Before we opened the door to the hall for the sale to start, a local indigenous man spoke to the anxiously waiting crowd outside. I could not understand his language. At one point, he must have changed from speaking to praying. I only knew, because some people were bowing their heads. His prayer went on for a long, long time. Everyone understood and welcomed the Amen!

The beginning... 

...and the end!

The Fregon annual Salvo's sale was over in a couple of hours. We were packed and gone another couple of hours later. After experiencing how the others live, one really appreciates their own home. 

 

During April/May/June 2017 I paused my writing online. This didn't mean that I was not regularly updating my diary. As I browse through the pages I come across many entries, where things didn't add up, so I cut them out and pasted them in.

On April 15th, Easter Saturday, the A-League season was nearing it's conclusion. In 2016/17, unfortunately, our Adelaide United (AUFC) did not have a good season. Champions the year before, they only just managed to avoid the wooden spoon.

That Saturday AUFC drew 2:2 with the team they beat the previous season in the grand final, Western Sydney Wanderers. That evening I met up with my old friend Geoff, the one whose favourite number is 2. (That's why I entered into my diary that he sat in seat 222, planned or just fluke?) Before the match Geoff handed me a program booklet.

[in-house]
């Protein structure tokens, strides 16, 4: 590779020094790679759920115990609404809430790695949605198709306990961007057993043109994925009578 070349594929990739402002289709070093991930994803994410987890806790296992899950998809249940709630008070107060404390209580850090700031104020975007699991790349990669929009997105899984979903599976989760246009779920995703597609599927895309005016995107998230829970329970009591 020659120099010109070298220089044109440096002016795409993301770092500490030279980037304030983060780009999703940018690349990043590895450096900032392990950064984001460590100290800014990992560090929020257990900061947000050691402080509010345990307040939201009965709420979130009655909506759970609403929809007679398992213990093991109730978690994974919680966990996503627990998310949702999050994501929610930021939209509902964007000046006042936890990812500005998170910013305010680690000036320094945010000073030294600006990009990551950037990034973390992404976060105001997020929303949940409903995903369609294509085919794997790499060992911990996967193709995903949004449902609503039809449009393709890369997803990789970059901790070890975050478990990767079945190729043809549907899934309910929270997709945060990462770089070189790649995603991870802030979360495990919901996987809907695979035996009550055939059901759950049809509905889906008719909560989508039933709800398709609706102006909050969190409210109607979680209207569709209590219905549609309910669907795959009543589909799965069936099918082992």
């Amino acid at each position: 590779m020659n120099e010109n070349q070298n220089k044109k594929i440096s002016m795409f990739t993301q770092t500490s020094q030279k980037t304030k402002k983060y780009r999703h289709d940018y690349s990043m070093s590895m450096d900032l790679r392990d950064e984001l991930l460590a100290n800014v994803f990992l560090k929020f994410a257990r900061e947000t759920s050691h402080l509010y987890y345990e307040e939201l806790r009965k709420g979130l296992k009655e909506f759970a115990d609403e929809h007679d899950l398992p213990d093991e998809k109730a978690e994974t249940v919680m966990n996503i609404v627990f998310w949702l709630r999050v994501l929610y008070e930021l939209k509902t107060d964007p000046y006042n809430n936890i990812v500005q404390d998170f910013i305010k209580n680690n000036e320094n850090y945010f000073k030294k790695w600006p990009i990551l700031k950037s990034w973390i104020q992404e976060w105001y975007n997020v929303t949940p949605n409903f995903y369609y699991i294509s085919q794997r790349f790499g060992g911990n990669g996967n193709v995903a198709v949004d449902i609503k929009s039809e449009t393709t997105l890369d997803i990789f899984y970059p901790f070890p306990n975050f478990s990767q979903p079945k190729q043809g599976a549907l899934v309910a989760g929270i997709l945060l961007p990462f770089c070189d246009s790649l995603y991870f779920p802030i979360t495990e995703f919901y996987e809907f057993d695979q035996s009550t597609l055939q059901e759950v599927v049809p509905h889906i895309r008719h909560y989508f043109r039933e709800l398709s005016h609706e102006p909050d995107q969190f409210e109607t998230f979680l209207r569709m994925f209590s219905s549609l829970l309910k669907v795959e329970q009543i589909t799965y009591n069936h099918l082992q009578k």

Inside was a little puzzle, possibly aimed at children to keep them amused during the game. If so, the spelling error in that puzzle - two pictures, spot the difference - was not a good example to school children. Take a look:

 

CAN YOU SPOT FIVE DIFFERENCES BEWTEEN THESE IMAGES?

The puzzle was easy in one aspect, but hard in another! While everyone was scanning the picture, how many I wonder, picked up the spelling error bewteen?

Is there any player with No.111 in the world? Any child could easily spot there's one 1 too many. To find the letters EL missing on that player's shorts, or the missing AUFC badge on Diawara's, took a bit longer.

Makes me think - L 1 (goes with 750!)

And how would the word bewteen sound, if we deleted the n?

- - - - - - -

A few pages further on in my diary I pasted a record of a spelling error. One would think that with spell check technology spelling errors would be a rarity these days, especially in a professional letter. Yet, I saw it, smiled, cut it out and pasted it into my diary.